is the correct parsing. Here,
なにか is a noun, meaning
something. In kanji, it is「何か」.
なの is actually a composition of
の, where ..
だ is the same
だ as in 「今日はいい日だ。」「明日は休みだ。」
の wraps the preceding sentence as a noun clause. To connect to this
だ is conjugated to
だろう indicates that the speaker/author guesses so.
The structure of the sentence,
"I guess （だろう）definitely （きっと） that
By the way,
それ points to
これ at the beginning of the text you cited.
The essential part of this sentence,
has the same structure as, for example, this sentence,
with the correspondence of
なのだろう is used to guess the reason or cause of some observation.
For example, you can use it like
この若者はとても酔っている。明日は休みなのだろう。(This young man is so drunk. I guess he must have a day off tomorrow.)
(A middle aged man is running up the stairs to the platform of a station. I guess this train must be the last one.)
そのネズミはずっと震えている。病気か何かなのだろう。(The mouse is shaking all the time. I guess it must have a disease or something.)
From the perspective of those people and animal, the situations are like,
- とても酔ってしまった。でもだいじょうぶ。明日は休みだ。(I'm so drunk. But that's O.K. Tomorrow is a holiday.)
- 急げ。これが最終電車だ。(Hurry up. This is the last train.)
- 震えが止まらない。病気か何かだ。(I can't stop shaking. I must have got a disease or something.)
なにかな, meaning 'What is it?', is decomposed to
なに: pronoun of question
か: a particle indicating question
な: a particle of some emotion
This set of words may have some common origin with the set of words in
なにか+だ（な）+の+だろう (especially なにか(something) should have been derived from なに(what)), but as phrases, their meanings are distinct from each other.
The translation 'marveling' should have indeed been chosen because of the stressing phrase,
I am eiditting this answer to respond to the comment by Mauro at Oct 6 at 7:14.
How can you say that それ refers to これ?
I said so by analyzing the meaning of the text you cited.
The first sentence tells that
これ is a mental illness (according to the guess of the author) (and hence that the author and his/her mother stop some celebrations.).
これ could not be named or diagnosed clearly.
The second sentence adds more explanation about this unnamed something like an illness --- the author tells what kind of thing he/she guesses it must be. If you agree with this interpretation of the sentences, the subject of the second sentence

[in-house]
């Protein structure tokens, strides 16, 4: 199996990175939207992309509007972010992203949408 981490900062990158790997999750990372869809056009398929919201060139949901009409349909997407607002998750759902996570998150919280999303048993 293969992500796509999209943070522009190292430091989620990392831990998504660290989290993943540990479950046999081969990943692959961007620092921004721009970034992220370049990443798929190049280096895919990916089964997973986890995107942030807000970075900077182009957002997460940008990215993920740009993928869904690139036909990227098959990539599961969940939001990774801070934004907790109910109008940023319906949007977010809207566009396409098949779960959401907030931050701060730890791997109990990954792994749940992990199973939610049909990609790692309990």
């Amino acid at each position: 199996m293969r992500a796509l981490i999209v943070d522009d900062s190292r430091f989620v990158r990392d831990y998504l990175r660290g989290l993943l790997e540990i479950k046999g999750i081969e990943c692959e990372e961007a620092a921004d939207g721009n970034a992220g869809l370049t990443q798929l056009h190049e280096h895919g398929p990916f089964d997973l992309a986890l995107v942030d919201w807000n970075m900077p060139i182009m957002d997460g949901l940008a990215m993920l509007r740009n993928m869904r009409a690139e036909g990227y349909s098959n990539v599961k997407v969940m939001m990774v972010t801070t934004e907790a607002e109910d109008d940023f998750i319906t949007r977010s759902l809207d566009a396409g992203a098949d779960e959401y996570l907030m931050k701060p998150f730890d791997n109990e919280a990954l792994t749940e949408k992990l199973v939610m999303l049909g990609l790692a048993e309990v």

それ must be pointing to the unnamed something like an illness, which was pointed by
これ in the first sentence.
Also, in his reply naruto said の in an explanatory, while you say is a nominalizer; as far as I know だろう can be attached to a noun, so I don't really see the need for a nominalizer, and I was wondering about this difference in your and narutos' answers.
The link provided by naruto,
is very good. As the linked answer says,
の is a formal noun (*1) which can be translated as 'a thing', 'a fact', 'a case', etc. Therefore, from the perspective of synatx, this
の is what you call a "normalizer".
However, from the perspective of semantics, this
の is used to load some meaning to the sentence, and hence it is "explanatory".
In other words, as you thought,
are both valid expressions. However, the former expression adds slight emphasis to the statement. The linked answer explains the mechanism how such emphasis arises by
の. Also, I would choose the former expression over the latter instinctively for the particular sentence in the text you cited. Perhaps the nuance of 'filling in missed information' attached to
の, as explained in the linked answer, might be suitable for expressing a guess, but I don't know.
*1. I think grammatical classification of
の is a particle (格助詞), rather than a noun, which can be used in place of a noun.